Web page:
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John MacDonald: Starship shows how beggars can be choosers

John MacDonald,
Publish Date
Wed, 2 Nov 2022, 12:53pm
Photo / NZ Herald
Photo / NZ Herald

John MacDonald: Starship shows how beggars can be choosers

John MacDonald,
Publish Date
Wed, 2 Nov 2022, 12:53pm

The line about never looking a gift horse in the mouth has never been more appropriate than it is today.

Because that is exactly what Starship Hospital has done, missing out on a $570,000 donation from a New Zealand horse breeder because it doesn't want to accept money associated with horseracing or gambling.

And so, because it’s been so choosy, the money has gone to a charity in Australia, instead.

How it all played out, is that horse breeder Mark Chittick had a horse running at the weekend in the $10 million Golden Eagle race at Rosehill in Sydney. It’s a race that not only comes with big prize money, there’s also money for the owner of the winning horse to donate to a charity of their choice.

So, ahead of the race, Mark Chittick looked into it and found out that - even though the event is in Australia - if the winning horse is owned by a New Zealander, then the donation part of the prize can go to a charity in New Zealand.

And when he heard that, he thought immediately of Starship Hospital because it does amazing things for kids from all around New Zealand. Chances are you, at the very least, know someone who’s had a child at Starship. You may even have had a child of your own treated there.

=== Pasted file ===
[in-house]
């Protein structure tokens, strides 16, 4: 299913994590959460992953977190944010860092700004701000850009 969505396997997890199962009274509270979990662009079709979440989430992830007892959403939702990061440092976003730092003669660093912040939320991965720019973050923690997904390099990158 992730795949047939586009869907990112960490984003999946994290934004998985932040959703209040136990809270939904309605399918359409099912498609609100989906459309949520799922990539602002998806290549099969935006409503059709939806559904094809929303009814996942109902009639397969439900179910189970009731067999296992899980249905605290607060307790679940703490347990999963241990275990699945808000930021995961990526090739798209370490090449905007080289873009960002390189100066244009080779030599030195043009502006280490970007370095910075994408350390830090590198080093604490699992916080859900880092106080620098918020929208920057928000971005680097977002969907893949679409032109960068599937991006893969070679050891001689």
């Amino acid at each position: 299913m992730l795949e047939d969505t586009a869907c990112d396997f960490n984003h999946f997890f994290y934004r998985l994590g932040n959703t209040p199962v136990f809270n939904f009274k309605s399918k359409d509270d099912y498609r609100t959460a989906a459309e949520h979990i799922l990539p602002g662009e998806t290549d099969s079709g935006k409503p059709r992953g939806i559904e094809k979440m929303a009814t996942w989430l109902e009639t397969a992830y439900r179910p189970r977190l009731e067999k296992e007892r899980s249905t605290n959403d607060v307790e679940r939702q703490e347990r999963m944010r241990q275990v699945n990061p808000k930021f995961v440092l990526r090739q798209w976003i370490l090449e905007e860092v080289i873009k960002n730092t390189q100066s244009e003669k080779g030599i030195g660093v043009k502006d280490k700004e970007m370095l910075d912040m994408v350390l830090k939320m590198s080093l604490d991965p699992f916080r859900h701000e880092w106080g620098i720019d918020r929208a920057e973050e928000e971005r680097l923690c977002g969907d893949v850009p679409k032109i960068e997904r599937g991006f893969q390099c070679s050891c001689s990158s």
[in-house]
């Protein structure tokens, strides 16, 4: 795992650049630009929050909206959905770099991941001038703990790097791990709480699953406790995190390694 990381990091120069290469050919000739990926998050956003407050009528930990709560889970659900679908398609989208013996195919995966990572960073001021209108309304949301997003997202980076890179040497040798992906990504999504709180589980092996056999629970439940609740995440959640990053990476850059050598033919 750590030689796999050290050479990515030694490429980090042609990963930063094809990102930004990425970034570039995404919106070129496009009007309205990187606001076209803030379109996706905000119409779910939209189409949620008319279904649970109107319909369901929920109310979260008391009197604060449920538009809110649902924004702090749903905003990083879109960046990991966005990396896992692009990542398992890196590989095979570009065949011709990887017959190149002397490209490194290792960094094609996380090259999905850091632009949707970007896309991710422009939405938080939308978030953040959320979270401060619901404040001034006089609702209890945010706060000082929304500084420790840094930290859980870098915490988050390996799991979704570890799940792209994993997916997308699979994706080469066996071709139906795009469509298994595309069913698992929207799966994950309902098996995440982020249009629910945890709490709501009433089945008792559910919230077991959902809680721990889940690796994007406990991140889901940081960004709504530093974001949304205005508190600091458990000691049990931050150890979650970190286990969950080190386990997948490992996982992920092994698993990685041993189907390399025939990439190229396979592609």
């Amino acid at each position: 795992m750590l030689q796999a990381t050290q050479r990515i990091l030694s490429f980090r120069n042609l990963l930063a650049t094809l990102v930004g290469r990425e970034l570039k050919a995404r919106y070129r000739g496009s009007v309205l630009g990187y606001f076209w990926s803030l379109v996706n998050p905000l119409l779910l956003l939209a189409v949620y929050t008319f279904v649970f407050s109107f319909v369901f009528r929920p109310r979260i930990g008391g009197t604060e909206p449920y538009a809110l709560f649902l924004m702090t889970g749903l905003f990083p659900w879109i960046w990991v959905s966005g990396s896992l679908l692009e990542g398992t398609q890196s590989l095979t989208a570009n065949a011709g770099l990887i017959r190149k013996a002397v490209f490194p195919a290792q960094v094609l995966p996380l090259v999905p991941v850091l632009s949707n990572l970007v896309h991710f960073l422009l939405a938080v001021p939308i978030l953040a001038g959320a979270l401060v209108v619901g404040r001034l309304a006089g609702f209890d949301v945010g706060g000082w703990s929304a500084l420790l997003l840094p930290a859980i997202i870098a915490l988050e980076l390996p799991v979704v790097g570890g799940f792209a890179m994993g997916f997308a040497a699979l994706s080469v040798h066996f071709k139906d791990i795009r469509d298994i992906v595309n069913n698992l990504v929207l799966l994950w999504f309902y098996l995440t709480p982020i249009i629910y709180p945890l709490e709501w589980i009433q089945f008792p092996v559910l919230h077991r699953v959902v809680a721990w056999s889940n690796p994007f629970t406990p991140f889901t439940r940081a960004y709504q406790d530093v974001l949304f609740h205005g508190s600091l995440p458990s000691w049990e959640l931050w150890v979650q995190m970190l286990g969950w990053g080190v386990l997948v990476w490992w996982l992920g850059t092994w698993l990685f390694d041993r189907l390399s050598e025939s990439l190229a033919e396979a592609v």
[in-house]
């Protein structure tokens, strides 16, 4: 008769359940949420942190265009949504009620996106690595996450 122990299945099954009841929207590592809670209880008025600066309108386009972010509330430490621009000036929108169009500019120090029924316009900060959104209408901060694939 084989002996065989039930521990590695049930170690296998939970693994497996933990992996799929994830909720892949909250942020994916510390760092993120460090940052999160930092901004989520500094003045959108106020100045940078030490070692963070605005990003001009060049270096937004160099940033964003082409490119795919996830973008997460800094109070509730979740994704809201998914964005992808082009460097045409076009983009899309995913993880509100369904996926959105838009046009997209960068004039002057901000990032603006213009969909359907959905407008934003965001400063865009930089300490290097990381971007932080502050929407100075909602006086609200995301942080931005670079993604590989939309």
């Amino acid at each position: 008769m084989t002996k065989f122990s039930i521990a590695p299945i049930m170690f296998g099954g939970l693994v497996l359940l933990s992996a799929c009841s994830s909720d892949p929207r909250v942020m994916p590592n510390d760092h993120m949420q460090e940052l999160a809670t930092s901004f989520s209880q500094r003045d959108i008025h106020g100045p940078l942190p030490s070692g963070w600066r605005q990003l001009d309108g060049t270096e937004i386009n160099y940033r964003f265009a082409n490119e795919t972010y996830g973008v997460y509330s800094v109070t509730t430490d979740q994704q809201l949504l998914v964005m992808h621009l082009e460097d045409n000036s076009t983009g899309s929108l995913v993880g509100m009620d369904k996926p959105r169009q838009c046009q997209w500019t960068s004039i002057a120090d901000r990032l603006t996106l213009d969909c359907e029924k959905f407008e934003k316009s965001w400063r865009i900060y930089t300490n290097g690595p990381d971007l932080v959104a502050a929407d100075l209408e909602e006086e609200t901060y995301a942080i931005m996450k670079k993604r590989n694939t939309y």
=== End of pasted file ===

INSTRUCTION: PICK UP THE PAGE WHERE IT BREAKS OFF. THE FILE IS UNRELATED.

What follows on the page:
So he had a chat to a few people at Starship and told them that he wasn't sure how much it would be but, if his horse ended up winning, there’d be money available for a donation.

He left it at that and the Starship people had a think about it, and they got back to him and said “thanks but no thanks”.

They were very polite about it, by all accounts, but said they didn’t want to take money associated with horseracing or gambling.

As he said himself: “I couldn’t believe it and now that is $520,000 Australian dollars which will never come to New Zealand and help Kiwi kids.” $AUS520,000. $NZ570,000.

This was last week, the race was on Saturday, and so Mark didn’t have time to muck around and he ended up nominating a charity in Australia. Which is the Muscular Dystrophy Foundation of New South Wales.

He told Newstalk ZB that the people from that outfit were at the race on Saturday and were beside themselves with excitement when his horse won. Which, of course, meant they were getting a donation of more than $500,000.

There will be some red faces at Starship today. Because, ironically, it has just put out an email today saying it needs to raise $1.5 million for its air ambulance service - which flies kids to Auckland from all around the country.

Although, maybe there won’t be any red faces and maybe Starship is quite comfortable turning-down offers of money if they come from activities it doesn’t approve of. In this case, it’s horseracing and gambling that it doesn’t approve of.

But honestly, in times like these - when we’re being told everyday that the health system is in crisis - can places like Starship really afford to be so choosy? I wouldn’t have thought so.

And it’s not like I haven’t grappled with this kind of judgement call myself - although on a much, much smaller scale.

Anyone involved in raising funds for schools and sports clubs will know that one of the biggest sources of money comes from gambling. Generally, through pokie machines.

Personally, I hate pokie machines. But, over the last year or so, when I’ve helped out the teenagers’ school with raising money, I’ve put my thing about pokie machines aside and I’ve done everything I can to get a slice of the pie.

Because, when it comes to fundraising, you do everything you can and you take pretty much every opportunity in front of you.

Which is why I think Starship Hospital has really misfired here. Anyone with a sick child at the moment, or anyone who has had a sick child, will really be scratching their head over this one. Because horse racing isn’t illegal. Gambling isn’t illegal.

Yes, gambling causes harm. But does that really mean that charity money that comes from gambling should be off-limits? I certainly don’t think so.

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